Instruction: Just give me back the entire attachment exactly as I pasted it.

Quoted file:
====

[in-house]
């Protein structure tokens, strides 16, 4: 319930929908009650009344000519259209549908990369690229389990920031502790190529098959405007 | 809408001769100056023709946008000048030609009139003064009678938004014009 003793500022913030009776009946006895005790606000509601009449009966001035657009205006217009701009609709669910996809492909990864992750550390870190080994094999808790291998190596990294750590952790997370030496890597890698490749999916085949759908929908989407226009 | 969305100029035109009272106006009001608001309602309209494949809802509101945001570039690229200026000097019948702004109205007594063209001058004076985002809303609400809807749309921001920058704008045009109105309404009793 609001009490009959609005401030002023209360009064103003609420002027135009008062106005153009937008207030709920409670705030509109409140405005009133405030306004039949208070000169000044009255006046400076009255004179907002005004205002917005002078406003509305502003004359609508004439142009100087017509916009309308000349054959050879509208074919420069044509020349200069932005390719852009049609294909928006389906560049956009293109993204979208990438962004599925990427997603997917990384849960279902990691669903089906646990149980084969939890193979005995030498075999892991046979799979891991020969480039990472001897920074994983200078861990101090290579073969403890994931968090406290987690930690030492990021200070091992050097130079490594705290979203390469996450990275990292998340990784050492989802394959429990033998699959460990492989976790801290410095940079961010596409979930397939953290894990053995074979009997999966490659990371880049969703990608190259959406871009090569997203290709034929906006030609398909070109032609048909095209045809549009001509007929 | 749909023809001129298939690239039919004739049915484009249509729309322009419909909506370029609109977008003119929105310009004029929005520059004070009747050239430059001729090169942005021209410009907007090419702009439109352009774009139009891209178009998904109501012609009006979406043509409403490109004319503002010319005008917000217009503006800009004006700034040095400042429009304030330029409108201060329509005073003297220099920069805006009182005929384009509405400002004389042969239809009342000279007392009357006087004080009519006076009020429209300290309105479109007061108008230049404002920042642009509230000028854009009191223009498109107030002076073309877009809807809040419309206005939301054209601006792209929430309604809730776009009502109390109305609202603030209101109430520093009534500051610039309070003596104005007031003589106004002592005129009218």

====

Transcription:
[in-house]
């Protein structure tokens, strides 16, 4: 319930929908009650009344000519259209549908990369690229389990920031502790190529098959405007 | 809408001769100056023709946008000048030609009139003064009678938004014009 003793500022913030009776009946006895005790606000509601009449009966001035657009205006217009701009609709669910996809492909990864992750550390870190080994094999808790291998190596990294750590952790997370030496890597890698490749999916085949759908929908989407226009 | 969305100029035109009272106006009001608001309602309209494949809802509101945001570039690229200026000097019948702004109205007594063209001058004076985002809303609400809807749309921001920058704008045009109105309404009793 609001009490009959609005401030002023209360009064103003609420002027135009008062106005153009937008207030709920409670705030509109409140405005009133405030306004039949208070000169000044009255006046400076009255004179907002005004205002917005002078406003509305502003004359609508004439142009100087017509916009309308000349054959050879509208074919420069044509020349200069932005390719852009049609294909928006389906560049956009293109993204979208990438962004599925990427997603997917990384849960279902990691669903089906646990149980084969939890193979005995030498075999892991046979799979891991020969480039990472001897920074994983200078861990101090290579073969403890994931968090406290987690930690030492990021200070091992050097130079490594705290979203390469996450990275990292998340990784050492989802394959429990033998699959460990492989976790801290410095940079961010596409979930397939953290894990053995074979009997999966490659990371880049969703990608190259959406871009090569997203290709034929906006030609398909070109032609048909095209045809549009001509007929 | 749909023809001129298939690239039919004739049915484009249509729309322009419909909506370029609109977008003119929105310009004029929005520059004070009747050239430059001729090169942005021209410009907007090419702009439109352009774009139009891209178009998904109501012609009006979406043509409403490109004319503002010319005008917000217009503006800009004006700034040095400042429009304030330029409108201060329509005073003297220099920069805006009182005929384009509405400002004389042969239809009342000279007392009357006087004080009519006076009020429209300290309105479109007061108008230049404002920042642009509230000028854009009191223009498109107030002076073309877009809807809040419309206005939301054209601006792209929430309604809730776009009502109390109305609202603030209101109430520093009534500051610039309070003596104005007031003589106004002592005129009218």